Yes, Virginia, Reliability is Real

Feb. 12, 2013

After reading a few of my blogs last week, my long-suffering bride Trish came away with a question. "You mostly blog," she asked, "about how factories ought to run, rather than the way they actually do, don't you?"

"Well," I replied, assuming my most deeply knowledgeable posture, "most of the blogs are designed to suggest improvements to our readers' factories, so I guess they're more about the ideal than the typical plant."

After reading a few of my blogs last week, my long-suffering bride Trish came away with a question. "You mostly blog," she asked, "about how factories ought to run, rather than the way they actually do, don't you?"

"Well," I replied, assuming my most deeply knowledgeable posture, "most of the blogs are designed to suggest improvements to our readers' factories, so I guess they're more about the ideal than the typical plant."

"Thought so," she replied, walking away. "I don't see many organizations run that smoothly."

Fortunately, before I had time to reexamine my career and decide to chuck the whole reliability thing, I received an email from Mark Earley, plant manager of Baldor Electric, Marion, NC. Baldor, Marion is featured as Plant Services' Plant Profile factory for February. (http://e-ditionsbyfry.com/Olive/ODE/PLS/Default.aspx?href=PLS/2013/02/01 Page 13.)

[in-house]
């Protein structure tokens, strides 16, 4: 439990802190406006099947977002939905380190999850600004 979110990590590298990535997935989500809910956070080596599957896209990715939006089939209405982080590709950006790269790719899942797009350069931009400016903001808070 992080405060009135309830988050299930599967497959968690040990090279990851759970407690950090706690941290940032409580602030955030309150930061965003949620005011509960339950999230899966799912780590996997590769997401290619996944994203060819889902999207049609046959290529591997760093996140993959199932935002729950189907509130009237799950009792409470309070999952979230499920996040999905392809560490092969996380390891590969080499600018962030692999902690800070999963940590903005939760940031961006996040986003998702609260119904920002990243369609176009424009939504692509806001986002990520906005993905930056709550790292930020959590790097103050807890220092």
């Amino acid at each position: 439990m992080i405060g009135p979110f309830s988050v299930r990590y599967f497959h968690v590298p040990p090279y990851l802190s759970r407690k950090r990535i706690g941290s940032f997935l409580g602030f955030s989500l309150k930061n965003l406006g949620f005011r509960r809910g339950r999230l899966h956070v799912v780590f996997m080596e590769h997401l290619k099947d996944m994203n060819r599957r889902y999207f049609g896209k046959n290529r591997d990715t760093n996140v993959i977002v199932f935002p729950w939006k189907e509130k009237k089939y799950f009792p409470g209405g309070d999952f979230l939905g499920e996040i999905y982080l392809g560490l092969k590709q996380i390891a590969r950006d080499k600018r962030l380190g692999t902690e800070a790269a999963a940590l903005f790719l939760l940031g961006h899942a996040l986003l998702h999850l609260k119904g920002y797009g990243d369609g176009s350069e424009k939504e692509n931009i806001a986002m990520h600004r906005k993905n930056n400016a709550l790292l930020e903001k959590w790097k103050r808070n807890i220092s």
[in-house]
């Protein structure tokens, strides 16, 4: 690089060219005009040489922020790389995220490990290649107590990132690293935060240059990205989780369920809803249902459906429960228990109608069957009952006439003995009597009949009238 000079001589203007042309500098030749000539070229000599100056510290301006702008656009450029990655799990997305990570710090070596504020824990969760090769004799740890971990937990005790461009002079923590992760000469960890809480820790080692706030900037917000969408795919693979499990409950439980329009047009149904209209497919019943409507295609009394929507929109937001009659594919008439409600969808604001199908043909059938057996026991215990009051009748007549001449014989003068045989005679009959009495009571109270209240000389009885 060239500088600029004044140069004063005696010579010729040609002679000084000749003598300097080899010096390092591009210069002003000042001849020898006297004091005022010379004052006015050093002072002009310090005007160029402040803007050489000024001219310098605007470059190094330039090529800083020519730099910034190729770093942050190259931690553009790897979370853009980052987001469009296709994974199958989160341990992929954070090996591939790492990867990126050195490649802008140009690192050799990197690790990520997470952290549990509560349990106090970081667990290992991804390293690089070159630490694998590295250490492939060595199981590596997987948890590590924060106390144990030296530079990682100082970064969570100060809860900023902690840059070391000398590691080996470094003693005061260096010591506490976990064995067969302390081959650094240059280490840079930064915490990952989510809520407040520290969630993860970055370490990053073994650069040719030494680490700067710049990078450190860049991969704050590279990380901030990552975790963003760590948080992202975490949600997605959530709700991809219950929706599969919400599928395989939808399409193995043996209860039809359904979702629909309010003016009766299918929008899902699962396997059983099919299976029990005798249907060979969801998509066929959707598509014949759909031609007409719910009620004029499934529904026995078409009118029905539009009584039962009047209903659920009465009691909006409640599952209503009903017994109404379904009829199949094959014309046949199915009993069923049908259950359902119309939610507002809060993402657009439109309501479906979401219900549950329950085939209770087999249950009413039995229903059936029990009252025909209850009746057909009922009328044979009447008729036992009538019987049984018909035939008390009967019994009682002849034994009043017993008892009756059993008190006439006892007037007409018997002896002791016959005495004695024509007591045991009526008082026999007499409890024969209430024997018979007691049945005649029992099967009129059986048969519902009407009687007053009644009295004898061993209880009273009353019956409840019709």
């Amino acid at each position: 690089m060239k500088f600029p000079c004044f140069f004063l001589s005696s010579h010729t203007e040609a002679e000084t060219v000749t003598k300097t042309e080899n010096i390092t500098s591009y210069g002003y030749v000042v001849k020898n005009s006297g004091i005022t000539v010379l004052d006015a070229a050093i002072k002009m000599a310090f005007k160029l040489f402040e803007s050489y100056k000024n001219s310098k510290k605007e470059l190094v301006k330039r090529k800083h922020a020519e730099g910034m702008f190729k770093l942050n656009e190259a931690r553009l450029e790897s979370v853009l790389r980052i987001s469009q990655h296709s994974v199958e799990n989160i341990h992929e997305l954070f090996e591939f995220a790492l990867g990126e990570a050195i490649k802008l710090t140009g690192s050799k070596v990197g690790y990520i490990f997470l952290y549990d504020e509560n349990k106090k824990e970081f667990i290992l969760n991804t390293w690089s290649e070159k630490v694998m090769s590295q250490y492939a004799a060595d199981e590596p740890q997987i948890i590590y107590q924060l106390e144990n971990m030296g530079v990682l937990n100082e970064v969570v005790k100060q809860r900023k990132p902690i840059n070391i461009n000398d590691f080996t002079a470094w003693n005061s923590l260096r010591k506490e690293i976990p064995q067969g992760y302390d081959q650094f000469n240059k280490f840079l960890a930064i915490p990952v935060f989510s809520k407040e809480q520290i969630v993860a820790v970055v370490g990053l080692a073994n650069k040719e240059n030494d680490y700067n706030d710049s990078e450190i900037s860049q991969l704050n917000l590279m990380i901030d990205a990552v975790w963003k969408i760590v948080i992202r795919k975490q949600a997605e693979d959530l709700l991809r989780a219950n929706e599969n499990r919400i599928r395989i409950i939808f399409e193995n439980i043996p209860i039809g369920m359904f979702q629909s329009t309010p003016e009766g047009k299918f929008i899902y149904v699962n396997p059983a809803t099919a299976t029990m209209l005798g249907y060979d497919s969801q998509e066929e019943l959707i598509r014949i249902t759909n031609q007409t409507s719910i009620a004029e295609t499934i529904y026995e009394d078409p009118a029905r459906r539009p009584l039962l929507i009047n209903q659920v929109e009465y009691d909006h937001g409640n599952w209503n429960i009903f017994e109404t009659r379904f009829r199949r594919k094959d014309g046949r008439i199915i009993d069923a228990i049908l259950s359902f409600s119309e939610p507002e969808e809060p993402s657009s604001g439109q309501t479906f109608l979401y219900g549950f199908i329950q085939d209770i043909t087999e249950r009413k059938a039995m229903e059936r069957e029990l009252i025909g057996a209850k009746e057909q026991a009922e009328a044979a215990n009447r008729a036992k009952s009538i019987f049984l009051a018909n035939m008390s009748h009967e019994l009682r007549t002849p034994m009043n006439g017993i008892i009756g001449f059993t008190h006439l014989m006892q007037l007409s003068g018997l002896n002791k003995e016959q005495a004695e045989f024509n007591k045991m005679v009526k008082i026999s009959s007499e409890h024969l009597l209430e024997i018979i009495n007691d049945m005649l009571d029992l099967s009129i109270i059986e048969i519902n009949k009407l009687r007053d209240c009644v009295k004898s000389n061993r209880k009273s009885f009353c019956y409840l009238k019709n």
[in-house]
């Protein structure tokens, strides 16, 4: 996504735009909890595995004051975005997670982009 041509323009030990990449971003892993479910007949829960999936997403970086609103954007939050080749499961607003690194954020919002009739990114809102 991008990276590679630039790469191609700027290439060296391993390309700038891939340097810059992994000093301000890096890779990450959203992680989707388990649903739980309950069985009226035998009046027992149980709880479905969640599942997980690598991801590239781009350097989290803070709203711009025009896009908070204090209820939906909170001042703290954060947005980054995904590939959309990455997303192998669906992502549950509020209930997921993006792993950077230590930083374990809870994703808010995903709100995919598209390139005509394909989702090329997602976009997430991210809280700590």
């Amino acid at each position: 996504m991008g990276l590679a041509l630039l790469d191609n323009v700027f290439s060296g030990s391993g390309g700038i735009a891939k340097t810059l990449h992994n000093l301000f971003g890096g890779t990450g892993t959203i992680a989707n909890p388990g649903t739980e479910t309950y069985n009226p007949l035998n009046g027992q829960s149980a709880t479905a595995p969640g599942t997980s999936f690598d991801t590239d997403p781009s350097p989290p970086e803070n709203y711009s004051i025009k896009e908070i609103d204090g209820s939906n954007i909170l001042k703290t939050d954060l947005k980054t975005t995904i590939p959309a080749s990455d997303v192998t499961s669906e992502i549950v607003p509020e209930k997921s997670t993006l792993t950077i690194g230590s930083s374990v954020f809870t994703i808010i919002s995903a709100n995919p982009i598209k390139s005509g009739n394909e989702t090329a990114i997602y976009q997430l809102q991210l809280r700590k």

Mark wrote two things reminding me that the battle for factory reliability is winnable. First, he told me that the Marion plant’s maintenance staff has improved machinery uptime to 98%. Since most of the Marion equipment runs in lines and cells, I figure the percentage for individual machines must be sneaking up on 100%.

The second thing Mark shared is a quotation from Randy Rampey, Baldor Marion's manufacturing services manager. "Because we have reduced unplanned downtime," Rampey says, "our team can be very diligent about seeking root cause detail for every unplanned maintenance occurrence."

So, out here in the real world, there is a plant that has achieved the kind of uptime that reliability programs are designed to deliver. Beyond that, when unplanned maintenance does occur, maintenance and reliability take the time to invest in further improvement of the system.

This reminds us that when people are incredulous about reliability, we can assure them that everything we talk and blog about; RCA, silo breaking, condition monitoring, PM, PdM, and all the rest, is happening every day all over the country. In some factories, enough of these tools are in place that the synergy among them is helping those organizations steadily improve their OEE, safety, ecological performance, and profitability.

A better day really is dawning in U.S. manufacturing, and the superior sustainability of plants with solid reliability programs will guarantee that they will grow as a percentage of the population.

Yes, Virginia, (and North Carolina, and Rhode Island, and the rest of the United States), reliability is real. It is here and it is making a huge difference to the manufacturing companies that roll up their sleeves and create cultures to support it.

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